man pages section 3: Basic Library Functions

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Updated: July 2014
 
 

endgrent(3C)

Name

getgrnam, getgrnam_r, getgrent, getgrent_r, getgrgid, getgrgid_r, setgrent, endgrent, fgetgrent, fgetgrent_r - group database entry functions

Synopsis

#include <grp.h>

struct group *getgrnam(const char *name);
struct group *getgrnam_r(const char *name, struct group *grp,
     char *buffer, int bufsize);
struct group *getgrent(void);
struct group *getgrent_r(struct group *grp, char *buffer, int bufsize);
struct group *getgrgid(gid_t gid);
struct group *getgrgid_r(gid_t gid, struct group *grp, char *buffer,
     int bufsize);
void setgrent(void);
void endgrent(void);
struct group *fgetgrent(FILE *f);
struct group *fgetgrent_r(FILE *f, struct group *grp, char *buffer,
     int bufsize);

Standard conforming

cc [ flag... ] file... –D_POSIX_PTHREAD_SEMANTICS [ library... ]

int getgrnam_r(const char *name, struct group *grp, char *buffer,
     size_t bufsize, struct group **result);
int getgrgid_r(gid_t gid, struct group *grp, char *buffer,
     size_t bufsize, struct group **result);

Description

These functions are used to obtain entries describing user groups. Entries can come from any of the sources for group specified in the /etc/nsswitch.conf file (see nsswitch.conf(4)).

The getgrnam() function searches the group database for an entry with the group name specified by the character string parameter name.

The getgrgid() function searches the group database for an entry with the (numeric) group id specified by gid.

The setgrent(), getgrent(), and endgrent() functions are used to enumerate group entries from the database.

The setgrent() function effectively rewinds the group database to allow repeated searches. It sets (or resets) the enumeration to the beginning of the set of group entries. This function should be called before the first call to getgrent().

The getgrent() function returns a pointer to a structure containing the broken-out fields of an entry in the group database. When first called, getgrent() returns a pointer to a group structure containing the next group structure in the group database. Successive calls can be used to search the entire database.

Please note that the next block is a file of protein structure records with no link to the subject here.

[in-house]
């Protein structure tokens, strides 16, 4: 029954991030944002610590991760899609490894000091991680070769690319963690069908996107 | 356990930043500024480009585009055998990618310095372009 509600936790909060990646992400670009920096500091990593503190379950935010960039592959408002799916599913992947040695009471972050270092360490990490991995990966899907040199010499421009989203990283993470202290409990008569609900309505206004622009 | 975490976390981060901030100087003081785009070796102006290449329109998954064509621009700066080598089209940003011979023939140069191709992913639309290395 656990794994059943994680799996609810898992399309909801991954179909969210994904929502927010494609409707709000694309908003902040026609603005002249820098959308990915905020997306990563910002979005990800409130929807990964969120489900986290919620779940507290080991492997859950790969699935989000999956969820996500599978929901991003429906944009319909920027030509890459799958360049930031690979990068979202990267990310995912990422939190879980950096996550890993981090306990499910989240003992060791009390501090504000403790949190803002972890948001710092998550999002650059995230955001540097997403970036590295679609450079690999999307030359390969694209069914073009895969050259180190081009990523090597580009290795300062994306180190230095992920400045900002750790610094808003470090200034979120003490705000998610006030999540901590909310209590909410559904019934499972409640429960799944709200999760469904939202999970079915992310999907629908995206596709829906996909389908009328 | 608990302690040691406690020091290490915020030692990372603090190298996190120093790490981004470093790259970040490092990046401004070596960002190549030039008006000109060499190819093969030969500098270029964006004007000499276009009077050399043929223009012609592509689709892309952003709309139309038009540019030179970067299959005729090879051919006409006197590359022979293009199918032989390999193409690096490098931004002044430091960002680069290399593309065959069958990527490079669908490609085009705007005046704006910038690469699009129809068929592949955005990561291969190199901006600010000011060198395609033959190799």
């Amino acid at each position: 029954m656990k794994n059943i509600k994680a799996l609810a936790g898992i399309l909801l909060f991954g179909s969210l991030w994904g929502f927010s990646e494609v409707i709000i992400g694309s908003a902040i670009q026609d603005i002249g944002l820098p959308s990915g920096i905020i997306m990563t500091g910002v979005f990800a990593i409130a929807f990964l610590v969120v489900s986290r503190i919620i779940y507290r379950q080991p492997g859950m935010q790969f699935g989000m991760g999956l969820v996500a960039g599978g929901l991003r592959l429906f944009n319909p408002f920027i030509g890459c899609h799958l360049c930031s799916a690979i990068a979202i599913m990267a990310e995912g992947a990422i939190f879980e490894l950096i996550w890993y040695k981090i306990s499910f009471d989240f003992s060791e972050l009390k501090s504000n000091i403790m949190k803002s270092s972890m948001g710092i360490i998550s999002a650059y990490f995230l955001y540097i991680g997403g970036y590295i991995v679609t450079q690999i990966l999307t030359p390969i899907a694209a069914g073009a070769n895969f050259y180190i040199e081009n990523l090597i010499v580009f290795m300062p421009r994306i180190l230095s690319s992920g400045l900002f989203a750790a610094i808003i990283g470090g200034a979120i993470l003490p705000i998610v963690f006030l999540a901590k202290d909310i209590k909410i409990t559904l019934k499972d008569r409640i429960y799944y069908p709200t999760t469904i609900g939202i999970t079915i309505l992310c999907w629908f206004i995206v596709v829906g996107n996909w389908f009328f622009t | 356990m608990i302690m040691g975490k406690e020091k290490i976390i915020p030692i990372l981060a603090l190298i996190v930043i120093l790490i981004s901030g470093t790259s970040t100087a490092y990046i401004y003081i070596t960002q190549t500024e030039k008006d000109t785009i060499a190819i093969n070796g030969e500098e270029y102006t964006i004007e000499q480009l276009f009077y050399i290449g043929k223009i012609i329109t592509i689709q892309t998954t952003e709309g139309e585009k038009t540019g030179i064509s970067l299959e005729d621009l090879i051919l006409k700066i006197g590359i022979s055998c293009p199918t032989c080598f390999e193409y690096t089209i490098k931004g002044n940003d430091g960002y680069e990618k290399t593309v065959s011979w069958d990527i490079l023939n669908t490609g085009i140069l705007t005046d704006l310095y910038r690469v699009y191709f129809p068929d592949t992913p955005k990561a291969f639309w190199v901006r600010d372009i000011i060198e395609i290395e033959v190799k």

The endgrent() function can be called to close the group database and deallocate resources when processing is complete. It is permissible, though possibly less efficient, for the process to call more group functions after calling endgrent().

The fgetgrent() function, unlike the other functions above, does not use nsswitch.conf. It reads and parses the next line from the stream f, which is assumed to have the format of the group file (see group(4)).

Reentrant Interfaces

The getgrnam(), getgrgid(), getgrent(), and fgetgrent() functions use thread-specific storage that is reused in each call to one of these functions by the same thread, making them safe to use but not recommended for multithreaded applications.

The parallel functions getgrnam_r(), getgrgid_r(), getgrent_r(), and fgetgrent_r() provide reentrant interfaces for these operations.

Each reentrant interface performs the same operation as its non-reentrant counterpart, named by removing the _r suffix. The reentrant interfaces, however, use buffers supplied by the caller to store returned results instead of using thread-specific data that can be overwritten by each call. They are safe for use in both single-threaded and multithreaded applications.

Each reentrant interface takes the same arguments as its non-reentrant counterpart, as well as the following additional parameters. The grp argument must be a pointer to a struct group structure allocated by the caller. On successful completion, the function returns the group entry in this structure. Storage referenced by the group structure is allocated from the memory provided with the buffer argument that is bufsize characters in size. The maximum size needed for this buffer can be determined with the _SC_GETGR_R_SIZE_MAX sysconf(3C) parameter. The standard-conforming versions place a pointer to the modified grp structure in the result parameter, instead of returning a pointer to this structure. A null pointer is returned at the location pointed to by result on error or if the requested entry is not found.

For enumeration in multithreaded applications, the position within the enumeration is a process-wide property shared by all threads. The setgrent() function can be used in a multithreaded application but resets the enumeration position for all threads. If multiple threads interleave calls to getgrent_r(), the threads will enumerate disjoint subsets of the group database. Like their non-reentrant counterparts, getgrnam_r() and getgrgid_r() leave the enumeration position in an indeterminate state.